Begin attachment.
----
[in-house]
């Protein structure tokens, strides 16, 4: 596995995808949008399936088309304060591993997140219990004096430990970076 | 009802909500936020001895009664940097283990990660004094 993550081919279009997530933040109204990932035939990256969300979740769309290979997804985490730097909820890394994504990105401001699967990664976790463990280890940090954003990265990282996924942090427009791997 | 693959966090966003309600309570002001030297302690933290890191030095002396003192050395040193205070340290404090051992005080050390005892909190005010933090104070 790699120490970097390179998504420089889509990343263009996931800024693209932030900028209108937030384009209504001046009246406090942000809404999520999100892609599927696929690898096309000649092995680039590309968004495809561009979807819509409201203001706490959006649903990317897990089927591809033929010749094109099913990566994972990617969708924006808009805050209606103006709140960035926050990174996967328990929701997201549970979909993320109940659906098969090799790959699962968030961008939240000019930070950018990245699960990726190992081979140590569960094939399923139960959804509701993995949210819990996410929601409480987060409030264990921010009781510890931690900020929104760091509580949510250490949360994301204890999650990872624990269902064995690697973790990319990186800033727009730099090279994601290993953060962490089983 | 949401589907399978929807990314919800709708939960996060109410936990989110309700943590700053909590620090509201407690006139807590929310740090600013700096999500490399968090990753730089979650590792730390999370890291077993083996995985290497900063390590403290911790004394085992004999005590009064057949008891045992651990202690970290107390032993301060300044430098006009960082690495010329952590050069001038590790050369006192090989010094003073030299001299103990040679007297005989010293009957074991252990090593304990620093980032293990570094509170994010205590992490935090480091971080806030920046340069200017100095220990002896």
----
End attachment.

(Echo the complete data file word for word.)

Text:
[in-house]
């Protein structure tokens, strides 16, 4: 596995995808949008399936088309304060591993997140219990004096430990970076 | 009802909500936020001895009664940097283990990660004094 993550081919279009997530933040109204990932035939990256969300979740769309290979997804985490730097909820890394994504990105401001699967990664976790463990280890940090954003990265990282996924942090427009791997 | 693959966090966003309600309570002001030297302690933290890191030095002396003192050395040193205070340290404090051992005080050390005892909190005010933090104070 790699120490970097390179998504420089889509990343263009996931800024693209932030900028209108937030384009209504001046009246406090942000809404999520999100892609599927696929690898096309000649092995680039590309968004495809561009979807819509409201203001706490959006649903990317897990089927591809033929010749094109099913990566994972990617969708924006808009805050209606103006709140960035926050990174996967328990929701997201549970979909993320109940659906098969090799790959699962968030961008939240000019930070950018990245699960990726190992081979140590569960094939399923139960959804509701993995949210819990996410929601409480987060409030264990921010009781510890931690900020929104760091509580949510250490949360994301204890999650990872624990269902064995690697973790990319990186800033727009730099090279994601290993953060962490089983 | 949401589907399978929807990314919800709708939960996060109410936990989110309700943590700053909590620090509201407690006139807590929310740090600013700096999500490399968090990753730089979650590792730390999370890291077993083996995985290497900063390590403290911790004394085992004999005590009064057949008891045992651990202690970290107390032993301060300044430098006009960082690495010329952590050069001038590790050369006192090989010094003073030299001299103990040679007297005989010293009957074991252990090593304990620093980032293990570094509170994010205590992490935090480091971080806030920046340069200017100095220990002896």